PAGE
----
A group of soldiers still waiting to advance light cigarettes and crack jokes. The young man with the phone map says he dreams of going to England one day. "Iraq no good," he says, smiling and gesturing around him at the obliterated ruins of Mosul's Old City.
This is the southwestern frontline in the battle for the Old City, where the elite Emergency Response Division (ERD) have been drafted back in to make fresh advances from the ruins of the Bab Al-Tob souk to a residential district around the Al-Khuzam mosque.
Incoming IS sniper-fire intensifies.
A 19-year-old soldier pushes back through the hole. His face contorted in an expression of shock, he holds out his gun to show where an IS sniper bullet shattered part of the weapon. His extends a wrist, limp from the impact of the bullet jolting through the weapon. Another, laughing, says an IS bullet just skimmed his belt. More grenade explosions come from the direction where soldiers are advancing and several emerge hastily back out through the smashed hole.
Back to the frontline, again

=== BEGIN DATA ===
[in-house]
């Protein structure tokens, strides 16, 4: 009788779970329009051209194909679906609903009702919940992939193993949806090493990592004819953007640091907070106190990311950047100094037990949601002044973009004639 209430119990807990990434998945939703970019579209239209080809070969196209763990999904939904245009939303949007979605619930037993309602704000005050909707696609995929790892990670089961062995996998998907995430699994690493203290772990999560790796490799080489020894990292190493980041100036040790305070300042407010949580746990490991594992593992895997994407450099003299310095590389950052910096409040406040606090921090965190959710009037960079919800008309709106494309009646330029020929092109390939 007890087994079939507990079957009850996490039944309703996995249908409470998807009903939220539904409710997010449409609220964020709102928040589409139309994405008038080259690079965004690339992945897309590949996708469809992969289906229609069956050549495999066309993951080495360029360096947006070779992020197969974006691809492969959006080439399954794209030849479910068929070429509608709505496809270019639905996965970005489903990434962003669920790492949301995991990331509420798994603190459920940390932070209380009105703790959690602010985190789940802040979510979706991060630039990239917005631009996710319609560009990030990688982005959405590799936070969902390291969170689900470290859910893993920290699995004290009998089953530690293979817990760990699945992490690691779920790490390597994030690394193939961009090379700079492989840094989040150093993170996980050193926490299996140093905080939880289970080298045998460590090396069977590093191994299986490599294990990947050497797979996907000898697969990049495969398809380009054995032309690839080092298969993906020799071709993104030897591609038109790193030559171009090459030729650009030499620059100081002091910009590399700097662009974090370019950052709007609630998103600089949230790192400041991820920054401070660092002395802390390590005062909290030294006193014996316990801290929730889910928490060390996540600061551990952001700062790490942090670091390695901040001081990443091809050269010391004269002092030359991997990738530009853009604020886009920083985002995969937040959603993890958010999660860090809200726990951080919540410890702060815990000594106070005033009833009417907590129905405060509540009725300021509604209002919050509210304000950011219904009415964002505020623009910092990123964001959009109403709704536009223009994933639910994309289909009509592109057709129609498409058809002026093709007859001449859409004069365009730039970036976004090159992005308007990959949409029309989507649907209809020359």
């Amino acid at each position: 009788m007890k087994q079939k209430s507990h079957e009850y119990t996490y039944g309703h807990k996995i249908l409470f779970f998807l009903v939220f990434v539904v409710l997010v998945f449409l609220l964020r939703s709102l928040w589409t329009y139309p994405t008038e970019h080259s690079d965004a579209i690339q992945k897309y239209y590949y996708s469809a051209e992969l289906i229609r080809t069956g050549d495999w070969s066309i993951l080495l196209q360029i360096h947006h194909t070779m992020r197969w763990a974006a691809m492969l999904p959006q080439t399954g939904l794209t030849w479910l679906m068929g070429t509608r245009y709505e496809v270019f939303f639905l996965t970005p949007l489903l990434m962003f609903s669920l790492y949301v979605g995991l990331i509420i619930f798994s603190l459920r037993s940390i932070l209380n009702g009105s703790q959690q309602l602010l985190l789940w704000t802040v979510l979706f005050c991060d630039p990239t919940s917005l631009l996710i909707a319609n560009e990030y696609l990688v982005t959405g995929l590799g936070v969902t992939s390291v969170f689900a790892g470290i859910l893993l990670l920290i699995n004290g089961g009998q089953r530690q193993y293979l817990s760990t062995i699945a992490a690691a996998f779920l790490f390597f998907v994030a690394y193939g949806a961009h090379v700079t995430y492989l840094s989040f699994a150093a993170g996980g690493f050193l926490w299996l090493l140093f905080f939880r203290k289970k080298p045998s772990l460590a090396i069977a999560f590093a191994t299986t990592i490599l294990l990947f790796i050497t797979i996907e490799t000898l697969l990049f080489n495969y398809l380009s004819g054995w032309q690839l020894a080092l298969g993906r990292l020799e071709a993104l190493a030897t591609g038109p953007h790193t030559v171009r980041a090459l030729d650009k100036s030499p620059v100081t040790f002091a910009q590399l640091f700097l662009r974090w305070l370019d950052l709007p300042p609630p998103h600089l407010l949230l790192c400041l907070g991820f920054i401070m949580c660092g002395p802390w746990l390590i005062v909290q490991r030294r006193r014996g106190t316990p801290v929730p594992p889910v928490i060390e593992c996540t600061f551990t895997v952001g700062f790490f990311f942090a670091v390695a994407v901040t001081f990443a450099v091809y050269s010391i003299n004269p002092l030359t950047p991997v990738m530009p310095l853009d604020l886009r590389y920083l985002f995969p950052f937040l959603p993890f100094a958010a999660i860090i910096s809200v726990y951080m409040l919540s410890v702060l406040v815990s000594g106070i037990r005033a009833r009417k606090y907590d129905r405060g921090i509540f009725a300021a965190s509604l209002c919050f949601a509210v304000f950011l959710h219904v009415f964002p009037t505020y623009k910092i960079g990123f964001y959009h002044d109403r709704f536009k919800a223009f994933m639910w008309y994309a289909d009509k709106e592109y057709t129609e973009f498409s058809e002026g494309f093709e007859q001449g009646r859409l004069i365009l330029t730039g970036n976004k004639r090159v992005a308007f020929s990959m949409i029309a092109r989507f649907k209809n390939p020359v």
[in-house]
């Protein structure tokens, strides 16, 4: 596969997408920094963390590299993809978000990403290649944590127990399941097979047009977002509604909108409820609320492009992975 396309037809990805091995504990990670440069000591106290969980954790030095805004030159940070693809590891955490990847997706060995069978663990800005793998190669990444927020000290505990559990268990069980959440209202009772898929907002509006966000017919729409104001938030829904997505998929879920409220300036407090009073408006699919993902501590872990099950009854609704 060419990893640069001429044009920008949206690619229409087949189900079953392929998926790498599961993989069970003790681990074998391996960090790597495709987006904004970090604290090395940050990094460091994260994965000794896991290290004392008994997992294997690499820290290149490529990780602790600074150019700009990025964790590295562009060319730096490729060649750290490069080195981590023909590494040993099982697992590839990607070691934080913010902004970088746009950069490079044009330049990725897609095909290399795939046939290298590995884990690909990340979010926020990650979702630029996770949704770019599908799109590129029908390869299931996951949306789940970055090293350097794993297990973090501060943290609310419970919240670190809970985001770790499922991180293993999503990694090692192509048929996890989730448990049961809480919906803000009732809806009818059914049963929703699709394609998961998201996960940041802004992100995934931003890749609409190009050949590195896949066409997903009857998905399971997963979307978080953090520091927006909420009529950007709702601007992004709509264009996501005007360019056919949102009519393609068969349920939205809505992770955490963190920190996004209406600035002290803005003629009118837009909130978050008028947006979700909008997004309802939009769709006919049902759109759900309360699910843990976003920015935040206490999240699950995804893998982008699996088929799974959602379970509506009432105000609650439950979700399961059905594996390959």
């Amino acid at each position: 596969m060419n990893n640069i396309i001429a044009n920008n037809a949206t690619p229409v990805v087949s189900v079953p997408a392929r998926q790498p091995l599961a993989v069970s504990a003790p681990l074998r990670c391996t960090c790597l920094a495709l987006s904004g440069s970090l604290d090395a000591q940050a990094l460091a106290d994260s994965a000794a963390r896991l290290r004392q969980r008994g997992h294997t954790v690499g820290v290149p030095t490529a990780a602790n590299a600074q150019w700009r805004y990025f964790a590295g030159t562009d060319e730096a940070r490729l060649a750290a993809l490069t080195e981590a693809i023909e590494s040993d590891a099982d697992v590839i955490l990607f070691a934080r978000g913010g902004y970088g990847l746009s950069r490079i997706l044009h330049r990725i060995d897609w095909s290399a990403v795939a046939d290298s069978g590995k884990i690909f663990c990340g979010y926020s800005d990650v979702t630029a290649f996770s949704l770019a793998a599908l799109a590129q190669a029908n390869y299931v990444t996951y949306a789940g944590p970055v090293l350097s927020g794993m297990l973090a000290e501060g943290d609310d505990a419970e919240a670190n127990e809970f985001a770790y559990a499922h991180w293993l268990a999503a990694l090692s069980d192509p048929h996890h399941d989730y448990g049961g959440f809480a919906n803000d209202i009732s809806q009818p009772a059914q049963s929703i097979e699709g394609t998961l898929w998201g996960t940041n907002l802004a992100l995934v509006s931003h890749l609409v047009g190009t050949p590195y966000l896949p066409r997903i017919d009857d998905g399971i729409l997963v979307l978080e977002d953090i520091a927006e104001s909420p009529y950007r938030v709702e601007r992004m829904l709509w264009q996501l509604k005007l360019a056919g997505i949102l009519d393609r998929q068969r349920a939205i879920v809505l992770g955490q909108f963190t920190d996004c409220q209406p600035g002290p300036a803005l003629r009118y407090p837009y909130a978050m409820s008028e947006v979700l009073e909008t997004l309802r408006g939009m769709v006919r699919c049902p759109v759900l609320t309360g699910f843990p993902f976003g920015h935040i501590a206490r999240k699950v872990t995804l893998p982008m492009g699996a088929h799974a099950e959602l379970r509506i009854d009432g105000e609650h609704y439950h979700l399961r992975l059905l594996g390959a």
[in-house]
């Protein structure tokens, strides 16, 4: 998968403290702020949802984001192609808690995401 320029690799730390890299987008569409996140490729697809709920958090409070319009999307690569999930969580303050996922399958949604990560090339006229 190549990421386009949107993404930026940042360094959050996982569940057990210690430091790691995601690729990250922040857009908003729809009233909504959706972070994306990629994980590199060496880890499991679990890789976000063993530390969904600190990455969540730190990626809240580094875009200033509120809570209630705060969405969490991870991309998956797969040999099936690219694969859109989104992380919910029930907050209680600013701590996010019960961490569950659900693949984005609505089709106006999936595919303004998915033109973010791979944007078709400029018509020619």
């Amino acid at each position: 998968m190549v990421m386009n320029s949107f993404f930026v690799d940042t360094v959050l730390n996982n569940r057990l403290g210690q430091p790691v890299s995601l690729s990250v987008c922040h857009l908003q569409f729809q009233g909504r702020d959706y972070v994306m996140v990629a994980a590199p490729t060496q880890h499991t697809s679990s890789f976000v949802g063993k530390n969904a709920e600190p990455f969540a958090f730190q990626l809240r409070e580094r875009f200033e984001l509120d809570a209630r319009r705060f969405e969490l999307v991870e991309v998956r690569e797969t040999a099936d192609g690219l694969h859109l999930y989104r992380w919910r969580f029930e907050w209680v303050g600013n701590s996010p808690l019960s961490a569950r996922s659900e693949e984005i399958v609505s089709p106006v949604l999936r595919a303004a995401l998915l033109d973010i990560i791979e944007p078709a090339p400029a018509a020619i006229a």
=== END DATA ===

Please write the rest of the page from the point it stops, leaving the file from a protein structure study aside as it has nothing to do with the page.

"Back, back. Quick. It's very dangerous here," instructs Ahmed, a soldier with ERD's media department, ushering two journalists back down the labyrinthine alleyways, where small groups of dejected-looking soldiers crouch in any patch of shade they can find.
There is no shortage of bravery amongst the Iraqi forces but, amidst the rubble of these dangerous streets, the bravado and extraordinary good nature with which many soldiers here have faced the world's most feared enemy, IS, is fading.
With the battle for Mosul now in its 10th month, even Iraq's most elite fighters are exhausted.
We finished all our designated areas of West Mosul but now we've been called back to the frontline to help. Again
- Mohammed, soldier
"We shouldn’t even be here," said ERD soldier Mohammed. "We finished all our designated areas of West Mosul, but now we've been called back to the frontline to help. Again."
A fortnight ago, ERD troops were drafted in to help Iraqi Army units struggling to clear Mosul's Al-Shifaa district, the last remaining pocket of IS resistance outside the Old City. At the start of this week, the call came again.